Alternating Sleep Patterns Affect Attention, Creativity

Alternating Sleep Patterns Affect Attention, Creativity

by Dr. Meenakshy Varier on  April 25, 2017 at 3:39 PM Health Watch
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Highlights
  • Good sleep quality is essential for cognition, physical and mental well-being, and creativity factors.
  • Variability in night to night sleep patterns affect cognition in young adults.
  • This affects the attention and creativity in young adults or students who have to deal with term assignments or major work-related projects.
Young adults who alternate their sleep patterns by getting inadequate periods of sleep followed by "catch-up" days with longer sleeping hours suffer from cognition related problems. It affects their attention and creativity in particular.
Alternating Sleep Patterns Affect Attention, Creativity

"The more variability they showed in their night-to-night sleep, the worse their cognition declined across the week," said study co-author Michael Scullin, Ph.D., director of Baylor's Sleep Neuroscience and Cognition Laboratory and assistant professor of psychology and neuroscience in Baylor's College of Arts & Sciences.

"When completing term projects, students restrict sleep, then rebound on sleep, then repeat," he said. "Major projects which call for numerous tasks and deadlines -- more so than for tests -- seem to contribute to sleep variability."

Studying Interior Design Students

Interior design is "a strange culture, one where sleep deprivation is almost a badge of honor," said lead author Elise King, assistant professor of interior design in Baylor's Robbins College of Health and Human Sciences.

The tradition in interior design is generally believed to be to stay up late to work in order to unleash creativity and prepare them for their careers.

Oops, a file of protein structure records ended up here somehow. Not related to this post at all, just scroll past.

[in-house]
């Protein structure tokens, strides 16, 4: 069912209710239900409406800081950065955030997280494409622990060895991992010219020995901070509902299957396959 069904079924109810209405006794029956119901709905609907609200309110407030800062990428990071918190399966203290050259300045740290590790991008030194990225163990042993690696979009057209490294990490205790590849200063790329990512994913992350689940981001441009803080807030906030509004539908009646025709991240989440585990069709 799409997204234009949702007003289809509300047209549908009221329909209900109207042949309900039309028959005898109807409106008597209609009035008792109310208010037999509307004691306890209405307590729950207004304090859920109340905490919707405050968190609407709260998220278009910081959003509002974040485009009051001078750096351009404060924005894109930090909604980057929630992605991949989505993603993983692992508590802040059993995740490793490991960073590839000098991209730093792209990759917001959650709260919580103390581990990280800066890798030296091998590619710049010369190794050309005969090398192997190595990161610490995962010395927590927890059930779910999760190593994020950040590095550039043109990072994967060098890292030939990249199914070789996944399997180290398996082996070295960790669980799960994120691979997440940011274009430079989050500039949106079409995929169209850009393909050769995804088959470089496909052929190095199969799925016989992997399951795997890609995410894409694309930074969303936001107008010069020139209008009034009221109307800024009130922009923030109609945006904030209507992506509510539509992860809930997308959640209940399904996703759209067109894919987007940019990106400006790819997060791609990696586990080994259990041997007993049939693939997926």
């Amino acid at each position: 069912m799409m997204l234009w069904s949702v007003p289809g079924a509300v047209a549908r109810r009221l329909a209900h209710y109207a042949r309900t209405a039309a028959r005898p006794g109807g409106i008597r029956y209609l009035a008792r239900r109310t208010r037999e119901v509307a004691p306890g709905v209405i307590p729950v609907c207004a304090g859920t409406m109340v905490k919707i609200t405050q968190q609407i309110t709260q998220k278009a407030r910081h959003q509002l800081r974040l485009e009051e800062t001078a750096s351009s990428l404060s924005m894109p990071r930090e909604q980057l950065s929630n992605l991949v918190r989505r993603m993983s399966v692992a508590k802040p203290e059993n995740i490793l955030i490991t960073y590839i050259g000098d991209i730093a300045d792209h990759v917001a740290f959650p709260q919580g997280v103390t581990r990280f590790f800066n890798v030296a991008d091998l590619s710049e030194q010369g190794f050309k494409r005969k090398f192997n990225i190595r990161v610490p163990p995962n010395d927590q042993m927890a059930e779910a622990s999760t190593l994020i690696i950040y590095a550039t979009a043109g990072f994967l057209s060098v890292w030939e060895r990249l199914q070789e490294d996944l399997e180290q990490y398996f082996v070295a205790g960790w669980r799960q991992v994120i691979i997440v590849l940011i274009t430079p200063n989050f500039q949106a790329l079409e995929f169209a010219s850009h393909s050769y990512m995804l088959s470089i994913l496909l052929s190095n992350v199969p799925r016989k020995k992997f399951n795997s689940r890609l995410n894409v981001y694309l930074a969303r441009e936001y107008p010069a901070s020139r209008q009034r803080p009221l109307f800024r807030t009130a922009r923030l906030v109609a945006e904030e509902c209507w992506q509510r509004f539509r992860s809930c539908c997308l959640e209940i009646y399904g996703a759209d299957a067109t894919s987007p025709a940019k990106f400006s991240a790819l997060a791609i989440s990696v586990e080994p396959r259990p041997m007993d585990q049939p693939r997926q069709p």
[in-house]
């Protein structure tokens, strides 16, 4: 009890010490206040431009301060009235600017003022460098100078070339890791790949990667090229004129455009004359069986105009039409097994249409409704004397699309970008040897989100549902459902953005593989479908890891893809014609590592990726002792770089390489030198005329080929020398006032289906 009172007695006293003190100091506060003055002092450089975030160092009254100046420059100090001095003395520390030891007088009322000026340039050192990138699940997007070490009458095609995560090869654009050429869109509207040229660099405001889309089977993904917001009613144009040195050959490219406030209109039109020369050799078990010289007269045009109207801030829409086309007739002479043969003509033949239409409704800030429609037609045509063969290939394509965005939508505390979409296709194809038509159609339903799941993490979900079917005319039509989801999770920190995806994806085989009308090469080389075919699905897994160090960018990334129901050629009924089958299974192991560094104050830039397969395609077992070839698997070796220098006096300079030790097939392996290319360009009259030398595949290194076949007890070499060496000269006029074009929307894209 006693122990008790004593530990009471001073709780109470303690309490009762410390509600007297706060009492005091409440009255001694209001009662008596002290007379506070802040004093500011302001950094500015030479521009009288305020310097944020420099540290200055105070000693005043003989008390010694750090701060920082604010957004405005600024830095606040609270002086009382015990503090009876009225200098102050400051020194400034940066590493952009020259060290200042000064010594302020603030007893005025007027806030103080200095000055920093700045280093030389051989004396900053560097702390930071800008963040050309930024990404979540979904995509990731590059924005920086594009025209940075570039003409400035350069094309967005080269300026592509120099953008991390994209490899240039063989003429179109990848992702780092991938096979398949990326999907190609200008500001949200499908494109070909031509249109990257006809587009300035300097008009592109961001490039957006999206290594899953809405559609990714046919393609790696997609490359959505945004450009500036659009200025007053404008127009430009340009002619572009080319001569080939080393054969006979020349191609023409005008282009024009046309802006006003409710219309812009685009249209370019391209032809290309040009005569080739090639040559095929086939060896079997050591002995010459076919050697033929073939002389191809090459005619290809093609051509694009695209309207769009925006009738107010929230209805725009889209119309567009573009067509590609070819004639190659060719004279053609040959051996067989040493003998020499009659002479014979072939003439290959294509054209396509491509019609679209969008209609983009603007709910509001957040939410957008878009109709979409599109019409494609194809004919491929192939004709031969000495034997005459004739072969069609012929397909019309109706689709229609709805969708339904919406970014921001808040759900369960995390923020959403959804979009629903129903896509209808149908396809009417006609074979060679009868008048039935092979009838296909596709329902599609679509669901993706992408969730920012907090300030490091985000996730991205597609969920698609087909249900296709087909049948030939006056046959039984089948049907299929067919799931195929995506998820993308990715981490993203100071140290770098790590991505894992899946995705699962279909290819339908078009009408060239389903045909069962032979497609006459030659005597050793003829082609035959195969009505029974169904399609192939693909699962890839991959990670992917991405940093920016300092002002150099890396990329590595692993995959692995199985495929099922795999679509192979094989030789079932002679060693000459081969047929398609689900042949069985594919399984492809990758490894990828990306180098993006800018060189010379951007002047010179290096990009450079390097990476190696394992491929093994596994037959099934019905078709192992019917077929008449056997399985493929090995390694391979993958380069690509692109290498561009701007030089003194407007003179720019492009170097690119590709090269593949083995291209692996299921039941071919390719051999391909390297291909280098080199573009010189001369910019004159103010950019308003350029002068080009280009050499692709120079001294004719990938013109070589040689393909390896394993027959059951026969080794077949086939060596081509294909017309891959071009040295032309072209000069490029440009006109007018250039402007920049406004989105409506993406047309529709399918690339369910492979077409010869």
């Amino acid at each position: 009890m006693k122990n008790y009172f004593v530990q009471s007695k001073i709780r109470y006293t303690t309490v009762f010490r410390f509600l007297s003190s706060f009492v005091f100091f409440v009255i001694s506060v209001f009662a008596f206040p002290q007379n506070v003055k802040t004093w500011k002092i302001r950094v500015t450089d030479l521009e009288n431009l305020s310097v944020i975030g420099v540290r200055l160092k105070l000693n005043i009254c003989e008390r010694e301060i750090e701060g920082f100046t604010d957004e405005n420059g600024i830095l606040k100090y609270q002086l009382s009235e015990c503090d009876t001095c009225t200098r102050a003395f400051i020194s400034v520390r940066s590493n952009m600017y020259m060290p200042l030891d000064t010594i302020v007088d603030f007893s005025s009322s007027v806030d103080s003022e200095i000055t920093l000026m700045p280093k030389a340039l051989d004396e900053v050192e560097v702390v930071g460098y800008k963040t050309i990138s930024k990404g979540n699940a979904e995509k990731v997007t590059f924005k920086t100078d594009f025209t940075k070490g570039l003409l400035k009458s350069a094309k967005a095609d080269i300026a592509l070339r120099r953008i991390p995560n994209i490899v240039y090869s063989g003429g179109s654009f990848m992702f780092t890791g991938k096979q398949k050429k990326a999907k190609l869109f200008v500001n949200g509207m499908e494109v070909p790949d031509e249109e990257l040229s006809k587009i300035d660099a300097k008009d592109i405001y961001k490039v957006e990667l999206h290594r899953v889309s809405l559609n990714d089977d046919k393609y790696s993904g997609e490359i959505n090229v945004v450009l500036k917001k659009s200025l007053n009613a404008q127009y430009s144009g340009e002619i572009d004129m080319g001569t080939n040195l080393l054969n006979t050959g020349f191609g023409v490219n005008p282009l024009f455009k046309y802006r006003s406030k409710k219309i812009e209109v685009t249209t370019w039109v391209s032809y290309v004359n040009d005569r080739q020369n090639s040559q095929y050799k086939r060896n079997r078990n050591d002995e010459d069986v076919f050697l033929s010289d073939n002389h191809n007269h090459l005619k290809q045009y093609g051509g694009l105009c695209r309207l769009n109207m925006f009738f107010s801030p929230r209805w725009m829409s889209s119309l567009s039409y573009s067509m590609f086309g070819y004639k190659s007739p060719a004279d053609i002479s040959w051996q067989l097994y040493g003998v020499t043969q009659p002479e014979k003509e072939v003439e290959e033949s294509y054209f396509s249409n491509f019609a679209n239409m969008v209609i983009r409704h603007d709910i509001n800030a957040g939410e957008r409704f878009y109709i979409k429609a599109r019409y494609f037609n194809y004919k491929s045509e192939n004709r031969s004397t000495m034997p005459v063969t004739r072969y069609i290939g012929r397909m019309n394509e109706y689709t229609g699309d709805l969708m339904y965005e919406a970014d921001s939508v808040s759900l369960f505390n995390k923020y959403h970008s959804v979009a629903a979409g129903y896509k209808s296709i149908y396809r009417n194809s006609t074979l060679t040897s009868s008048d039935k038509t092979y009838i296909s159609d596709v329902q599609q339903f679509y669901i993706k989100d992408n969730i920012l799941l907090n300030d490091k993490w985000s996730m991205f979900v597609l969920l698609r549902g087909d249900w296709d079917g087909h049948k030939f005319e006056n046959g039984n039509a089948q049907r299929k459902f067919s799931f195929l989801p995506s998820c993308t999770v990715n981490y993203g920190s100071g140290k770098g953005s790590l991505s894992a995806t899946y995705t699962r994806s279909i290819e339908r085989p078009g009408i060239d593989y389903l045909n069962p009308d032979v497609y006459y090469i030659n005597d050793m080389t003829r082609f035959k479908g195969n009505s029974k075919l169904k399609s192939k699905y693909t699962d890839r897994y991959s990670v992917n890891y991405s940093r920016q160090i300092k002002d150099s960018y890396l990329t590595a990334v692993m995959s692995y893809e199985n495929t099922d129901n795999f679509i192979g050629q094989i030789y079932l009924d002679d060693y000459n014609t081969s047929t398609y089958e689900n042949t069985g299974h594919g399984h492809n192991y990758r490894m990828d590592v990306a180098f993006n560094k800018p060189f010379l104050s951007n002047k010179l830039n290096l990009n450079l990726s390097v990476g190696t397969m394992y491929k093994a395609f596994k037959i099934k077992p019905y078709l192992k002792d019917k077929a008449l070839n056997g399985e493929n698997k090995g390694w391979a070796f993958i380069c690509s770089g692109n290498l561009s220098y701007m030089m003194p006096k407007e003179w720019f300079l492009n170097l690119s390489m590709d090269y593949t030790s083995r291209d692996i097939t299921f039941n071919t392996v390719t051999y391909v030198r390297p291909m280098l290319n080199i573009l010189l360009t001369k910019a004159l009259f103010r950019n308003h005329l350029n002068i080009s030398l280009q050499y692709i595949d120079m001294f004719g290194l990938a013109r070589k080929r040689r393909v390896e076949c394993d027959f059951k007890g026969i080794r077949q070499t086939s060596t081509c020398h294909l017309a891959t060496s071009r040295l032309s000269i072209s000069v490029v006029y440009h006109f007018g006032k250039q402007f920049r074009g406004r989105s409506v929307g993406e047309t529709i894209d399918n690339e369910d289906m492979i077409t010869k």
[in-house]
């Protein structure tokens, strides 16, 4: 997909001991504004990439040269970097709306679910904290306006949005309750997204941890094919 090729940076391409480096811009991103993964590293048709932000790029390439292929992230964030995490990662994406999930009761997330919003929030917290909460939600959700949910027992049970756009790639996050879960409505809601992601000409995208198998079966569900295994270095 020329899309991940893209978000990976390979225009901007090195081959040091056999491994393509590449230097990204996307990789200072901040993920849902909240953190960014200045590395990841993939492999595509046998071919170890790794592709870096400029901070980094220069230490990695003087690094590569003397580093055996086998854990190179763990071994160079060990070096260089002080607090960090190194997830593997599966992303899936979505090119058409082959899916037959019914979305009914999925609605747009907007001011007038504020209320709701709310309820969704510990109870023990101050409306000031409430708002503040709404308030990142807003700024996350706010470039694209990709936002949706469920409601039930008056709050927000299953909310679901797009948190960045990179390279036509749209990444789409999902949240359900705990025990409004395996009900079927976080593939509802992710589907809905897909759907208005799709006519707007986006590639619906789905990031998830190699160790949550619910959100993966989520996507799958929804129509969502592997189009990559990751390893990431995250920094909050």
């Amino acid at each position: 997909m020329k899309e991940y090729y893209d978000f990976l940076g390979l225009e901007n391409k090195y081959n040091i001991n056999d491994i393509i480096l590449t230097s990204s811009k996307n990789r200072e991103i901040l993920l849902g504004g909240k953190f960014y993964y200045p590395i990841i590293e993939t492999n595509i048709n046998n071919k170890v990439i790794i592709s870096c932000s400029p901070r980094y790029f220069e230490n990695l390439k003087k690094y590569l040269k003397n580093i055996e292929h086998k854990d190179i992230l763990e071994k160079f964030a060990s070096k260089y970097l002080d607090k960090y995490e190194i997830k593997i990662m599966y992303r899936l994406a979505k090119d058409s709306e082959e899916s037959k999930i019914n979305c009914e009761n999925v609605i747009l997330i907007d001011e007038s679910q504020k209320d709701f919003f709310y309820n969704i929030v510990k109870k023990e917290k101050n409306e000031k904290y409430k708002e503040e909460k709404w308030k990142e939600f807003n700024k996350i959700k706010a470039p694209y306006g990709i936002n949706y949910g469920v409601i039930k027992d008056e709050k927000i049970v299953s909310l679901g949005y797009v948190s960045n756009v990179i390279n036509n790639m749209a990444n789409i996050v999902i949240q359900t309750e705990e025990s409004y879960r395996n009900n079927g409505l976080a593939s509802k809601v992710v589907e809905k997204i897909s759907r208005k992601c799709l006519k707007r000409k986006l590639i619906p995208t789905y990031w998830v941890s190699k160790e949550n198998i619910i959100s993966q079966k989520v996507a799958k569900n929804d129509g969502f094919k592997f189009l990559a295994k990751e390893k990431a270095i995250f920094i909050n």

"Since the general public still doesn't understand the profession of interior design, and mistakenly thinks we're the same as decorators, there is a sense that you want to work harder and prove them wrong," King said. "But recently, we've seen the consequences of that type of thinking: anxiety, depression and other mental health issues -- and also the dangers of driving while sleep deprived."

The common myth challenged by the study is that "the best design ideas only come in the middle of the night," King said.

The Baylor study recruited 28 interior design students. Sleep was measured using actigraphy with students wearing wristbands to track movement. Students also kept daily diaries on the quantity and quality of their sleep.

"The wristband is somewhat similar to Fitbit devices, but much more reliable in detection, including the many brief awakenings during sleep that affect sleep quality," Scullin said.

Participants completed two cognitive testing sessions, each an hour long, for creativity and executive attention.

"What we call 'creativity' is often people's ability to see the link between things that at first glance seem unrelated, and one of the tests taps into that ability," Scullin said.

Executive attention is the "working" memory that enables people to hold memories for a short time while doing a separate task.

The study found that irregular sleep affects:
  • executive attention that is important for intense focus for planning, making decisions, correcting errors and dealing with novelty
  • creativity
The National Sleep Foundation recommends that young adults have seven to nine hours of sleep each day.

Only one participant in the study slept for seven hours or more nightly and 79% slept fewer than seven hours at least three nights during the week.

"Most students think they're getting about four more hours of sleep each week than they actually are," Scullin said.

King said. "The stress of juggling several projects, each with multiple deadlines, is likely to contribute to students' tendency to cycle between several days of poor sleep leading up to a project due date, followed by a catch-up day with 10 or more sleep hours." King said.

The findings can be validated by further investigation with a greater range of students across multiple studio-based majors and multiple universities.

"Interior design programs are changing," King said. "People are open to the conversation and willing to discuss ways to reduce that pressure on our students and encourage them to be healthier."

The study of interior design students is published online in the Journal of Interior Design.

Reference

  1. Elise King et al. Sleep in Studio Based Courses: Outcomes for Creativity Task Performance. Journal of Interior Design; (2017) DOI: 10.1111/joid.12104


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